Unless you plan your estate carefully, your inheritors may feel the pinch with death benefit taxes on a later day. Officially, Australia abolished inheritance taxes in the 70s but unofficially, they have been existing, just as stoutly, ever since. The government has changed the name from “death duties” to “death benefit taxes” but they aren’t fooling anyone here.
Death benefit taxes: impact on inheritors
What the next generation inherits will be deeply impacted by what runs in the name of death benefit taxes. Not hard to fathom given that the Superannuation assets run in excess of $2.05 trillion presently. So to come back to the first sentence of the article, you have to plan your estate really carefully to withstand the ungenerous offerings of death benefit taxes. Yes, if you are able to do so, you may reduce or even altogether eliminate the worries of such inheritance taxes.
Superannuation dependent versus tax dependent
To begin, let us first read into who a Superannuation dependent is and who qualifies as a tax dependent. A Super dependent is any person, including, but not limited to, spouse, children, and step-children with whom the deceased was in a relationship of interdependence (SIS Act, 1993 applies). A tax dependent, on the contrary, is a spouse or any child under the age of 18. Even adult children can be tax dependents provided they affirm to the Income Tax Assessment Act 1997.
Such tax dependents do not have to worry about death benefit taxes imposed on them and they are free from any obligation that comes with the receipt of lump sum payments.
Adult, non-dependents need to pay death benefit taxes
What this implies is that adult, non-dependent children are left out of the fray and they need to pay death benefit taxes on receiving benefits from the binding death benefit nomination. The amount due under such death benefit taxes largely depend upon the ratio of taxable and tax-free components.
The non-concessional contributions made by the deceased member after the 1st of July 2007 fall under tax-free component and is free from the obligations of death benefit taxes. This is good news for the adult, non-dependents.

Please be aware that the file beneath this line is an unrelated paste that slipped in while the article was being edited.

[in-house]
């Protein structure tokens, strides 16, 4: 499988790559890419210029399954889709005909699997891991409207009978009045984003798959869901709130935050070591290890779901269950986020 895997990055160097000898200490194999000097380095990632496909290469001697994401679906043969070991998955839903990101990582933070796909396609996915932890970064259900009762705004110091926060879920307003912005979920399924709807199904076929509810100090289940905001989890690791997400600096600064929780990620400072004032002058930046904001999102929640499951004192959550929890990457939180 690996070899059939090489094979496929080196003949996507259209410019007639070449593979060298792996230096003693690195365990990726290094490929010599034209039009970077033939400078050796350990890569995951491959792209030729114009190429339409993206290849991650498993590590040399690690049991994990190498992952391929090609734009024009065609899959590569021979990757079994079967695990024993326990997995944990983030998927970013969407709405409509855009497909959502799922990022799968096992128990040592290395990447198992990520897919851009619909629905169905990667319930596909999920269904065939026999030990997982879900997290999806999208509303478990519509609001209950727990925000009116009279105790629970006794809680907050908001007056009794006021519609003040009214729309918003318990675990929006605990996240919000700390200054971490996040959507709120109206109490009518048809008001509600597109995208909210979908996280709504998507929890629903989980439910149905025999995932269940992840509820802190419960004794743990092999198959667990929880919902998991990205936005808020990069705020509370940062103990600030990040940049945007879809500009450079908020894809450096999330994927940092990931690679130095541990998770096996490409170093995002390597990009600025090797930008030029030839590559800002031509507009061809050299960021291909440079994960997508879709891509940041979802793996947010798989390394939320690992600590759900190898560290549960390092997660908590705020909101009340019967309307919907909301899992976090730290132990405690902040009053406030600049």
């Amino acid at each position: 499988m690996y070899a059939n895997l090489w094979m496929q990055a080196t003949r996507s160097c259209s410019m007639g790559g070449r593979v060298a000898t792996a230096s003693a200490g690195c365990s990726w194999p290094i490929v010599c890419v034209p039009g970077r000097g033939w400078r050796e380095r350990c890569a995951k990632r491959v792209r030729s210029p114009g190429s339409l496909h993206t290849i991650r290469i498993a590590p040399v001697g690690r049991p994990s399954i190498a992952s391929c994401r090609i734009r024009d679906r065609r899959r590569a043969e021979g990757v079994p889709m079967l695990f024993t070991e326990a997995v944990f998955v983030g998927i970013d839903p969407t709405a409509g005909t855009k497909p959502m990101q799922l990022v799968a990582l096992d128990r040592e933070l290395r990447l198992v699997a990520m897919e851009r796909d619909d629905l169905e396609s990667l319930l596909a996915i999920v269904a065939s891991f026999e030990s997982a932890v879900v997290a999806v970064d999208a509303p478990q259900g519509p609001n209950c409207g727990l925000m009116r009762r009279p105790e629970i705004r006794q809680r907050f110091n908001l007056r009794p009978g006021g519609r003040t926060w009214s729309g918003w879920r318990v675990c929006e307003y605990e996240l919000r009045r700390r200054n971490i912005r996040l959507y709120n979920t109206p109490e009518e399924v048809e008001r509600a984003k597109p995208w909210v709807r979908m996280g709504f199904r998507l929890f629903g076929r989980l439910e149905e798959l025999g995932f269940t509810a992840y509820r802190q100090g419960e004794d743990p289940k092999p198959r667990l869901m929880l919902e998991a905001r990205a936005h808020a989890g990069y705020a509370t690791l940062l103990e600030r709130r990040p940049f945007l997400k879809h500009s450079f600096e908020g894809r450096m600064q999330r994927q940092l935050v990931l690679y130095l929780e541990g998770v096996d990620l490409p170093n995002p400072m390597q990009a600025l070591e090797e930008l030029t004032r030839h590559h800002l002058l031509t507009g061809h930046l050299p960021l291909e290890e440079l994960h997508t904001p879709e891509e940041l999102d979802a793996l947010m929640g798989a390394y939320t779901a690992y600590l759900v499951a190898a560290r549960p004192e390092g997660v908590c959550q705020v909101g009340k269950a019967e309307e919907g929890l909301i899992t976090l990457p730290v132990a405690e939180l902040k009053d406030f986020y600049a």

The taxable component (the bad news) is marked by two classifications; the taxed and the untaxed. The part of the fund that is taxed within it falls under taxed component. This is made up of concessional contributions (the logic is easy to understand, given that non-concessional contributions are read as tax free) and income made by the fund. There are certain amounts which are not taxed within the fund. These are the untaxed components; an example of which is the life insurance policy.
Reducing death benefit taxes
You can bring down the death benefit taxes by following a few simple techniques. You can make a withdrawal, of course only if you meet the condition of release. Next, you can re-contribute the withdrawal as non-concessional contribution, thereby converting the slab from taxable to tax-free component. It is crucial to commit yourself only up to the contribution ceiling.
By creating a segregate sub-trust
As a member, you should be foresighted enough to add necessary provisions in your will which reduce obligations towards paying death benefit taxes. For one, giving a free hand to the executors to hold the superannuation proceeds will trust as a segregate sub-trust is important. This is because the move limits the beneficiaries to only those who are tax dependents and hence gains reprieve from death benefit taxes for them.